In many places, Kava plays a key role in social ceremonies.
Pope John Paul sampled it during a visit to the Pacific islands. So did former First Lady Johnson. And although it was consumed for centuries by Polynesians, it was only during Captain Cook‘s voyage to the Pacific in the 18th century that the outside world discovered it.
“It” is kava, a traditional herbal drink made from the root of the tropical shrub, Piper methysticum. This soothing beverage has proven medicinal effects, including alleviating stress and anxiety and combating fatigue. Kava (pronounced “kah-vah”) is also used to treat migraine headaches and cramps. Best of all, the drink keeps the mind alert even as the body relaxes.
It’s believed that Pacific islanders have been using kava for centuries. In many Pacific islands such as Fiji, Tonga and Samoa, the drink still holds an esteemed position in society and remains a source of medicine and as a relaxant.
According to Cook’s eyewitness account, Hawaiian natives chewed or pounded the root of the plant, then mixed it with water to produce a brownish, bitter brew for consumption.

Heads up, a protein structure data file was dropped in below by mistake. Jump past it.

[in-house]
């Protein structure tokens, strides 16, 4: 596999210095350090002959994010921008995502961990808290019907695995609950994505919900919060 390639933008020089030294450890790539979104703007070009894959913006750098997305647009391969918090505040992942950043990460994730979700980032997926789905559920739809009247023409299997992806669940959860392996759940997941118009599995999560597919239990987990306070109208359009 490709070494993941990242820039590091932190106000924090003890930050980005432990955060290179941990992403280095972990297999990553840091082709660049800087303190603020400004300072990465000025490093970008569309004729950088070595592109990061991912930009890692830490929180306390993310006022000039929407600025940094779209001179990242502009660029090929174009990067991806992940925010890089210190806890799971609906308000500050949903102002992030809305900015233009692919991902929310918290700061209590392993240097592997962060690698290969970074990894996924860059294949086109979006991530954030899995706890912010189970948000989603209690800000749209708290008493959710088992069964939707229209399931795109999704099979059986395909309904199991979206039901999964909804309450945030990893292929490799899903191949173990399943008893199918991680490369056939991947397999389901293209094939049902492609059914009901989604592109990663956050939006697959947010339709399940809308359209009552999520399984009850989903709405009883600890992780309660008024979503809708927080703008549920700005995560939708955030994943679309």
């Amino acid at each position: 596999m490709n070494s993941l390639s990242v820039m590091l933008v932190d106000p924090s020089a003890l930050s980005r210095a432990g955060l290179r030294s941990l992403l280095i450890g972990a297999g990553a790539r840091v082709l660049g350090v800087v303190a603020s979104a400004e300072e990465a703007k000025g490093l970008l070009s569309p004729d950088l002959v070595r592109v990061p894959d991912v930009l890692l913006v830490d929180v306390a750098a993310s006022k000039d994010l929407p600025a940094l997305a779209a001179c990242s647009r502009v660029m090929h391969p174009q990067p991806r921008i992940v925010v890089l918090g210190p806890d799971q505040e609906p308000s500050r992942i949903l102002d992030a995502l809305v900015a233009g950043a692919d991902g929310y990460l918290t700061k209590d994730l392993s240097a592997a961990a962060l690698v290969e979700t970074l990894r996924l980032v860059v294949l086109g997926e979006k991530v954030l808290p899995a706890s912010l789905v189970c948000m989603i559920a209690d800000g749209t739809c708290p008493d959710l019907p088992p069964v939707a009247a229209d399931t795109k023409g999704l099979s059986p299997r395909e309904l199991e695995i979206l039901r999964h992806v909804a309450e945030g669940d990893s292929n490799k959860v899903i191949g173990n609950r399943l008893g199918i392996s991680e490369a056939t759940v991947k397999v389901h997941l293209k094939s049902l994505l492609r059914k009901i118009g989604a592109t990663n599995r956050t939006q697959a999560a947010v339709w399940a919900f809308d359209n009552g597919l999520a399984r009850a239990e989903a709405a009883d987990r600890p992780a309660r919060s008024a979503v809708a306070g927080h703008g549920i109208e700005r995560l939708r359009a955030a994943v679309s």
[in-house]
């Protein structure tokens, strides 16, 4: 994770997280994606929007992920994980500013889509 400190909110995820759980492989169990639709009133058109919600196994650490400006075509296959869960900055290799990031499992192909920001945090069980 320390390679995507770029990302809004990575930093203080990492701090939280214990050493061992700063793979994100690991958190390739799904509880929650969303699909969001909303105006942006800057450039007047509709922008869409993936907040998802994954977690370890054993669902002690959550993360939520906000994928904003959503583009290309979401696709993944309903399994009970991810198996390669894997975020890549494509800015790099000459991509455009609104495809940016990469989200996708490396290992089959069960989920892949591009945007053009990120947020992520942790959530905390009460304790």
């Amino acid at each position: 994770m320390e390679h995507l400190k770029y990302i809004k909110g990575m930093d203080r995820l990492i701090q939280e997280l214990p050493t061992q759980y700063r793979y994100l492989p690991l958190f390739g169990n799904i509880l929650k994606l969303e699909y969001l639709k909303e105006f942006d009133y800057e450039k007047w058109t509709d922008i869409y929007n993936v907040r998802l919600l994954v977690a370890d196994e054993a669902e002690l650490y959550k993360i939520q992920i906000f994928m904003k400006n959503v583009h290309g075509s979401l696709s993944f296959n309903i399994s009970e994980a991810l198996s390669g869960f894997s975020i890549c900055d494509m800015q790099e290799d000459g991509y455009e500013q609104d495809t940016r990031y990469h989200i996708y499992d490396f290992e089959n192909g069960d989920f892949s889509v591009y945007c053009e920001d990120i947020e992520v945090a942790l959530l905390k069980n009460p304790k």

Traditionally, kava is used in recreational and social gatherings. In many Pacific cultures, people were pardoned for their crimes after a kava ceremony. Sharing a bowl of kava was often used to ceremoniously cement new friendships or relationships.
In Hawaii, kava (called “awa” by Hawaiians) was commonly used until the end of the 19th century. The rising popularity of alcohol and increasing missionary influence both contributed to the curtailment of kava consumption.
In 1999, the kava industry took a hit. German authorities alleged that dietary supplements made from kava extracts were linked to 37 cases of liver problems. As a result, in 2002, Germany banned the use of kava. Other nations followed. The controversy nearly crippled the kava industry worldwide.
A team of University of Hawaii researchers has since noted that South Pacific islanders have been drinking kava for 3,000 years with no evidence of acute liver problems. However, UH scientist C.S. Tang added that a natural toxin called pipermethystine is found in the plant’s stem peelings and leaves. He warned that these parts of the plant should not be consumed. Drinking kava the traditional way, he said, is safe.
At the height of kava’s popularity, in 2001, Hawaii boasted 65 farms and earned about $585,000 in crop revenues. Today, there are still a handful of companies specializing in kava, including Kauai Kava, which has been offering kava and other ethnobotanical offerings since 1996. No stems or leaves are used in their products.
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